I want to want to backpack through the Eastern hemisphere. I want to want to use a real map and wear the same clothes Blake Lively wore as that cool archeologist in Sisterhood of the Traveling Pants. But I don’t really want that. Not really. Because if I did want it, I’d be doing it. Truthfully, maps confuse me and army green is such an un-fun color. I like hotels, not hostels. And I listened to Liam Neeson when he warned me not to travel abroad alone.

5867965690_b7f886ed50_z_largeHere is what I do want: I want to keep on living. I want to learn to ride a horse. I want to continue being happy. I want to not lose myself in the rat race of life as society and the media and near-strangers in the grocery store try to dictate what I should want to do. What I should be doing.

Because here is what I am doing: I’m looking after a 9-month-old so that I can continue to afford groceries while I actually spend the rest of my time writing. This isn’t The Nanny Diaries. And there’s no cute boy across the hall, and I’m not waiting to be reminded of what I’m truly destined to do.

Because here is what I want to do: I want to be a writer. And I’ve discovered that it’s a horrific waste of time to pursue things I only want to want to do when I already know exactly what it is that I want to do, need to do. Because, contrary to the opinions of near-strangers in grocery stores, what I’m doing is not synonymous with I have no idea what I want to do in life! In fact, it’s the opposite. I’d just rather not be a literal starving artist as I pursue this goal. I’d like to be an artist who respects the importance of pancakes and chocolate.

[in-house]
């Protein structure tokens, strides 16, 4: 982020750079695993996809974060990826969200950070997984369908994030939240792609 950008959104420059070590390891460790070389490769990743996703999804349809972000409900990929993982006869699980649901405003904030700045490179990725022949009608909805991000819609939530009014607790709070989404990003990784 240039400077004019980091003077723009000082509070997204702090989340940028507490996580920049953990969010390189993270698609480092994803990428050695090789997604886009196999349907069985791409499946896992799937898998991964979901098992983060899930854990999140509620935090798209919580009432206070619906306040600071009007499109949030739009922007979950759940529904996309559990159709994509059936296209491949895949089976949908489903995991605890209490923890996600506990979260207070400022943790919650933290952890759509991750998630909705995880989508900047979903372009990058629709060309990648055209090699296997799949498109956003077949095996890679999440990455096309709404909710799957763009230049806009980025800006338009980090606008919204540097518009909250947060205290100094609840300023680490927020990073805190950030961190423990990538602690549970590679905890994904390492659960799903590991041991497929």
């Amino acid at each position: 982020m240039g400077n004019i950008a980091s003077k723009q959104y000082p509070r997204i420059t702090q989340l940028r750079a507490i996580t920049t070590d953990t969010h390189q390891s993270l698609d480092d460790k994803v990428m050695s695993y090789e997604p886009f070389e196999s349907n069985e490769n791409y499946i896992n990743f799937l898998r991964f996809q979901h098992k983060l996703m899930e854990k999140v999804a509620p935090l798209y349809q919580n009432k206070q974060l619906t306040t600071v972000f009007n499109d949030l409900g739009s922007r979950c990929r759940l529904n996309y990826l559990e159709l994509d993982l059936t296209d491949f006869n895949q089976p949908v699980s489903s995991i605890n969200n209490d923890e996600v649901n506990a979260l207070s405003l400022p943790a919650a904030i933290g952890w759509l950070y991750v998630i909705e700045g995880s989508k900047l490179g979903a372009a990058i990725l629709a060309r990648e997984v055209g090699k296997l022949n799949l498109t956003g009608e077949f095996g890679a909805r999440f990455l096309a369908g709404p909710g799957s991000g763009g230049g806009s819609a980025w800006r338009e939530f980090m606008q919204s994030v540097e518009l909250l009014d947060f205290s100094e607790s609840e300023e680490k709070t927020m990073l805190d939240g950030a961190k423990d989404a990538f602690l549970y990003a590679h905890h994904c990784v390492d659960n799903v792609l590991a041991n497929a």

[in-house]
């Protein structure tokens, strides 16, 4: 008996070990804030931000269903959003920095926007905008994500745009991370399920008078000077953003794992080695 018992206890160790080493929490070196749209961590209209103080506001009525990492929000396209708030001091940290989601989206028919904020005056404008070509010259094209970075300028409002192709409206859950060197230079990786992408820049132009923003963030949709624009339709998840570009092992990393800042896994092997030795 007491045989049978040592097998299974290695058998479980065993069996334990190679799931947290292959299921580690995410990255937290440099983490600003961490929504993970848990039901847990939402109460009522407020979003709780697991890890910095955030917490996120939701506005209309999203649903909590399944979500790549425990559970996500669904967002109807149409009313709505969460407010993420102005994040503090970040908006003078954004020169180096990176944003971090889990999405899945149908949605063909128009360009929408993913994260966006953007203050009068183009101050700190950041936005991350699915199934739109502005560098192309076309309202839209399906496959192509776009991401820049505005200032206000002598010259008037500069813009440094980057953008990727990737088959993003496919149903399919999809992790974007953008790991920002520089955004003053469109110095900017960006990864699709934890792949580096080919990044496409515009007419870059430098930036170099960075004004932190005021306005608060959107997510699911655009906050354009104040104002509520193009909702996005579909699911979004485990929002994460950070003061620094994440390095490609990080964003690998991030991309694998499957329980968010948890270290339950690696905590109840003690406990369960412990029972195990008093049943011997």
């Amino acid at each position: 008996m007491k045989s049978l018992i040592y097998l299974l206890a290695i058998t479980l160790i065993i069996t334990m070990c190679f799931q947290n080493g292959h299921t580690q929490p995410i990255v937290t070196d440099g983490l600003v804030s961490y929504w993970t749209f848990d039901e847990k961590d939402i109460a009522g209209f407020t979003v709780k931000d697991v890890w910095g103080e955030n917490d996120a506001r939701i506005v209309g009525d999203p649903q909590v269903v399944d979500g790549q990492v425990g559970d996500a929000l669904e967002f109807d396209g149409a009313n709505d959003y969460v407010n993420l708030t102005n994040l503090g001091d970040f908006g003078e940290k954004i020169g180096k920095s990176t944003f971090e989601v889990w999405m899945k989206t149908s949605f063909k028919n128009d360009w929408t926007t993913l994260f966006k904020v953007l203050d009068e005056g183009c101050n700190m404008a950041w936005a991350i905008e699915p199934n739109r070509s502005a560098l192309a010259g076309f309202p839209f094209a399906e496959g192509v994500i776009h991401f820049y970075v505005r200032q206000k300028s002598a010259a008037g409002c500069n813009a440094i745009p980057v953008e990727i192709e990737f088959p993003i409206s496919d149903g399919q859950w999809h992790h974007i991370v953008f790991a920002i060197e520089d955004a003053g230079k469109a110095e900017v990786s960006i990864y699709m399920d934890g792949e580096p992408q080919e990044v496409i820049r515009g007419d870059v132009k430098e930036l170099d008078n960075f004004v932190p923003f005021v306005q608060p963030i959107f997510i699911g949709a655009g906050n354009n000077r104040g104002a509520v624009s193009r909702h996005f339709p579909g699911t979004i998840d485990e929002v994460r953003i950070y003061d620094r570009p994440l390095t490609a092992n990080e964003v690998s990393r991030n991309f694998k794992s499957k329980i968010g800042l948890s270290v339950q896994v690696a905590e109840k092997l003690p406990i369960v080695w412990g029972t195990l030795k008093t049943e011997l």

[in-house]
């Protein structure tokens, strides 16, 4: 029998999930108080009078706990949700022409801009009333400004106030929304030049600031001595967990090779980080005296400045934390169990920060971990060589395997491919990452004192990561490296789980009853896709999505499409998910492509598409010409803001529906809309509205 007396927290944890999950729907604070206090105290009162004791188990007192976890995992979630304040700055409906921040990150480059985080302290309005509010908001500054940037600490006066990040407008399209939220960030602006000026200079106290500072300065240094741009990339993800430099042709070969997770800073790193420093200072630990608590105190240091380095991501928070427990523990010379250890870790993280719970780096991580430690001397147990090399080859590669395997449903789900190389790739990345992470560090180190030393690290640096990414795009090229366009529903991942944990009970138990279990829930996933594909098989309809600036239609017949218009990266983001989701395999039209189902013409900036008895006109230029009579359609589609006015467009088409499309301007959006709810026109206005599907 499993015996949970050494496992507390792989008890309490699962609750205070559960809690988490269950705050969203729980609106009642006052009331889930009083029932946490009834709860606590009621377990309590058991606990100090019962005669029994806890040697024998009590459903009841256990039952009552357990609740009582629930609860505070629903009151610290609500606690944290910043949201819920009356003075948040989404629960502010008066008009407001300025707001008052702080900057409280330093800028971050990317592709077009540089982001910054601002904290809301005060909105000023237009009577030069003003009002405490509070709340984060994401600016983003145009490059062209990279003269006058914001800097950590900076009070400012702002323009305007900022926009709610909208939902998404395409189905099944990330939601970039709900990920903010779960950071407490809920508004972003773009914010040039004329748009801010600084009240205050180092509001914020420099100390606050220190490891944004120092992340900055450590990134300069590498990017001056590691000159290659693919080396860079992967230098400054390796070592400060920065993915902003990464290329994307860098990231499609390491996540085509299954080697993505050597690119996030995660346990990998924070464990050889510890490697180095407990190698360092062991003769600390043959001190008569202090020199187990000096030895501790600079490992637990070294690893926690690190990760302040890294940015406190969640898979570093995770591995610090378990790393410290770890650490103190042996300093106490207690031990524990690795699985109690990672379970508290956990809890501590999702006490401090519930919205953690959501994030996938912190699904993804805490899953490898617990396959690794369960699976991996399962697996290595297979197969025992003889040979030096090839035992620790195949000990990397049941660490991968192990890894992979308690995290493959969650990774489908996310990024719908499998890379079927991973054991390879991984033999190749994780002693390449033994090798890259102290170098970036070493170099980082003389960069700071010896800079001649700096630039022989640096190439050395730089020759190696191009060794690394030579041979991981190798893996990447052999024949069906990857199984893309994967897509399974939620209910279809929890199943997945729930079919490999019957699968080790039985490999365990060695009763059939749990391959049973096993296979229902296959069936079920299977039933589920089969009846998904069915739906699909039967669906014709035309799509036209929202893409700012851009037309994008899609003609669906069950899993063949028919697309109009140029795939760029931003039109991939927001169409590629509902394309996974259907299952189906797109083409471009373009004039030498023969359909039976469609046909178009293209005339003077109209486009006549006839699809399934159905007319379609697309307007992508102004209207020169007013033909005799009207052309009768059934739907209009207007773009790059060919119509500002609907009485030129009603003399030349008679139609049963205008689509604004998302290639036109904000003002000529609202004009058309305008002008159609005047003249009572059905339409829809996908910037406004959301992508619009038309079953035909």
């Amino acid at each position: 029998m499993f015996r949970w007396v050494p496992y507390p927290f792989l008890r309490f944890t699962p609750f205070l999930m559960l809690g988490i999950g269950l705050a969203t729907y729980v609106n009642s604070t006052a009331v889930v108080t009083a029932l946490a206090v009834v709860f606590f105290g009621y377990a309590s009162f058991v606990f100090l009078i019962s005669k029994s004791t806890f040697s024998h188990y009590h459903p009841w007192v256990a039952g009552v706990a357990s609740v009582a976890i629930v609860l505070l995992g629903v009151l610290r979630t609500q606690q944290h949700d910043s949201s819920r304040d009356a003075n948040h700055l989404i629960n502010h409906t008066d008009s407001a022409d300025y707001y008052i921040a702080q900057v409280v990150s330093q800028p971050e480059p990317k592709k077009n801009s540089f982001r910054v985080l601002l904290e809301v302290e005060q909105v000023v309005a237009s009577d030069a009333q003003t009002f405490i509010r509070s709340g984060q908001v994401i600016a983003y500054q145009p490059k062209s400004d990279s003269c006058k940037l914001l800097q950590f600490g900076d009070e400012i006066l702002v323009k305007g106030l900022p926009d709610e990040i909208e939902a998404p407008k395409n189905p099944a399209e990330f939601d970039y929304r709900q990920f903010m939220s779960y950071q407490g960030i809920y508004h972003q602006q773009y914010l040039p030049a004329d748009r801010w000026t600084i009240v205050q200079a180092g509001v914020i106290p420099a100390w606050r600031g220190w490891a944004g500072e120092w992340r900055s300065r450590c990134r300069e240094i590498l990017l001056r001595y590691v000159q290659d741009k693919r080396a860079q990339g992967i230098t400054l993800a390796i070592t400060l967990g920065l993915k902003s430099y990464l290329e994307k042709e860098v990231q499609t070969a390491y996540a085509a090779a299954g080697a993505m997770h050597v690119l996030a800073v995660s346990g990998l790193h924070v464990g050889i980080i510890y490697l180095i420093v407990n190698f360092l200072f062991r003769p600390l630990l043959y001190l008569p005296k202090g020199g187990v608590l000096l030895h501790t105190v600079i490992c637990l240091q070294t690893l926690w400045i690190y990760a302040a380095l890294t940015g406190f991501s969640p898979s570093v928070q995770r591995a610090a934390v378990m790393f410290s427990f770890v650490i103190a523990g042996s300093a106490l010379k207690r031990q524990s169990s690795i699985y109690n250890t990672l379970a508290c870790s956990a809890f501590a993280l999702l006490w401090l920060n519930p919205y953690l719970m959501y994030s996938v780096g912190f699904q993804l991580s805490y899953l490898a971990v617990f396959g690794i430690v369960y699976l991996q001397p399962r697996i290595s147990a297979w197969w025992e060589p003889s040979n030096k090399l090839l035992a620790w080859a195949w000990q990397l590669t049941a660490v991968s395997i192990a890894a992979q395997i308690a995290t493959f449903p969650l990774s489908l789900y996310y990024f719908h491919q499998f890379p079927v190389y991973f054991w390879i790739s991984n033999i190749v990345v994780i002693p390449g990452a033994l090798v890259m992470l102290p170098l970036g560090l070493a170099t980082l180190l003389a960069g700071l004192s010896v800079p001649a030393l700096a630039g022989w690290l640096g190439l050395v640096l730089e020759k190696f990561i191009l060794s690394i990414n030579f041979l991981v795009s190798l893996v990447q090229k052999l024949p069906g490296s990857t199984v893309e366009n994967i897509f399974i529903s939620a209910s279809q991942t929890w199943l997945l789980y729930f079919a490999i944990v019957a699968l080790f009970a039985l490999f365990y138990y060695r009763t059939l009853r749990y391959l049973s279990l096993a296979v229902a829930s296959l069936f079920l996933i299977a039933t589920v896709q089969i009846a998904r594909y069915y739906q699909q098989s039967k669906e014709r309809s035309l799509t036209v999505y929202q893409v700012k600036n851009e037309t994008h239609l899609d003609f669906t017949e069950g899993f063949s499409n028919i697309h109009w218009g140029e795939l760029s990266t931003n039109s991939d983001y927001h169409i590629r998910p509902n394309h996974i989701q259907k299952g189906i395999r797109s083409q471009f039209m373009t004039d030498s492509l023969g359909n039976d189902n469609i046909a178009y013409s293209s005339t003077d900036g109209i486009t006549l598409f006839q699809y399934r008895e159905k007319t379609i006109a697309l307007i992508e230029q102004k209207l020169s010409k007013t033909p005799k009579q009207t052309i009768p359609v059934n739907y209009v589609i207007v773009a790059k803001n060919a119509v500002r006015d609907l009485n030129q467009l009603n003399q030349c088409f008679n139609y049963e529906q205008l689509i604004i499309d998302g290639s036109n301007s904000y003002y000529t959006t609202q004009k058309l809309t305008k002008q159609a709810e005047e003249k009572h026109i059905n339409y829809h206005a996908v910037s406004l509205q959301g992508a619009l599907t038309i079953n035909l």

And if this makes me an entitled millennial, so be it. Maybe we aren’t entitled to a high-paying job or a new car or an apartment on the Upper East Side. But we have a right to dream. Because there is something we’re all entitled to—happiness.

And if we want to pursue happiness, the things we think we should want have no right getting in the way.